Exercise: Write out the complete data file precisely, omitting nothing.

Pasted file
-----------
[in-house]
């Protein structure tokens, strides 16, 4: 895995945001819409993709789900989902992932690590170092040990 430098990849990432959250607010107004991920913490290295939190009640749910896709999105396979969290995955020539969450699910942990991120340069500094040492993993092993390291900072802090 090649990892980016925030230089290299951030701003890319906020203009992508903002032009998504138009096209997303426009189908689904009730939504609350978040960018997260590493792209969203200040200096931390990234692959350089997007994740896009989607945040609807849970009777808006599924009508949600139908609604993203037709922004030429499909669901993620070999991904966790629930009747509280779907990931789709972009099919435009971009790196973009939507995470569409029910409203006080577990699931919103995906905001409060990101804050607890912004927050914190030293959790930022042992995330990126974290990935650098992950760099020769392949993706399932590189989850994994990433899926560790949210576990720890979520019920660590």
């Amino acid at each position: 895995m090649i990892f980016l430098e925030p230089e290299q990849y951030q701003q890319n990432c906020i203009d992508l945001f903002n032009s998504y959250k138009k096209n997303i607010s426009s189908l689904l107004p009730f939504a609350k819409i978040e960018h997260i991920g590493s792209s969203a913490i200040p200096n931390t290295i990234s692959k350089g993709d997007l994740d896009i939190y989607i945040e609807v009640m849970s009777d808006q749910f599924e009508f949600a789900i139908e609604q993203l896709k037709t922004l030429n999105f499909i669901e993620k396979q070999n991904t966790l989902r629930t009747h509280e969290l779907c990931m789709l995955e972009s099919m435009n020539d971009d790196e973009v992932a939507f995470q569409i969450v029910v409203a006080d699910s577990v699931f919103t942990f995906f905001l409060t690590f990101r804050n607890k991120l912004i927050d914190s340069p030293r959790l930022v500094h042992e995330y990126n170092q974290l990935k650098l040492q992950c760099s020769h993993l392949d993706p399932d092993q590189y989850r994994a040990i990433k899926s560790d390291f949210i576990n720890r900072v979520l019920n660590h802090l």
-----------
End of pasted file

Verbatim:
[in-house]
């Protein structure tokens, strides 16, 4: 895995945001819409993709789900989902992932690590170092040990 430098990849990432959250607010107004991920913490290295939190009640749910896709999105396979969290995955020539969450699910942990991120340069500094040492993993092993390291900072802090 090649990892980016925030230089290299951030701003890319906020203009992508903002032009998504138009096209997303426009189908689904009730939504609350978040960018997260590493792209969203200040200096931390990234692959350089997007994740896009989607945040609807849970009777808006599924009508949600139908609604993203037709922004030429499909669901993620070999991904966790629930009747509280779907990931789709972009099919435009971009790196973009939507995470569409029910409203006080577990699931919103995906905001409060990101804050607890912004927050914190030293959790930022042992995330990126974290990935650098992950760099020769392949993706399932590189989850994994990433899926560790949210576990720890979520019920660590």
């Amino acid at each position: 895995m090649i990892f980016l430098e925030p230089e290299q990849y951030q701003q890319n990432c906020i203009d992508l945001f903002n032009s998504y959250k138009k096209n997303i607010s426009s189908l689904l107004p009730f939504a609350k819409i978040e960018h997260i991920g590493s792209s969203a913490i200040p200096n931390t290295i990234s692959k350089g993709d997007l994740d896009i939190y989607i945040e609807v009640m849970s009777d808006q749910f599924e009508f949600a789900i139908e609604q993203l896709k037709t922004l030429n999105f499909i669901e993620k396979q070999n991904t966790l989902r629930t009747h509280e969290l779907c990931m789709l995955e972009s099919m435009n020539d971009d790196e973009v992932a939507f995470q569409i969450v029910v409203a006080d699910s577990v699931f919103t942990f995906f905001l409060t690590f990101r804050n607890k991120l912004i927050d914190s340069p030293r959790l930022v500094h042992e995330y990126n170092q974290l990935k650098l040492q992950c760099s020769h993993l392949d993706p399932d092993q590189y989850r994994a040990i990433k899926s560790d390291f949210i576990n720890r900072v979520l019920n660590h802090l």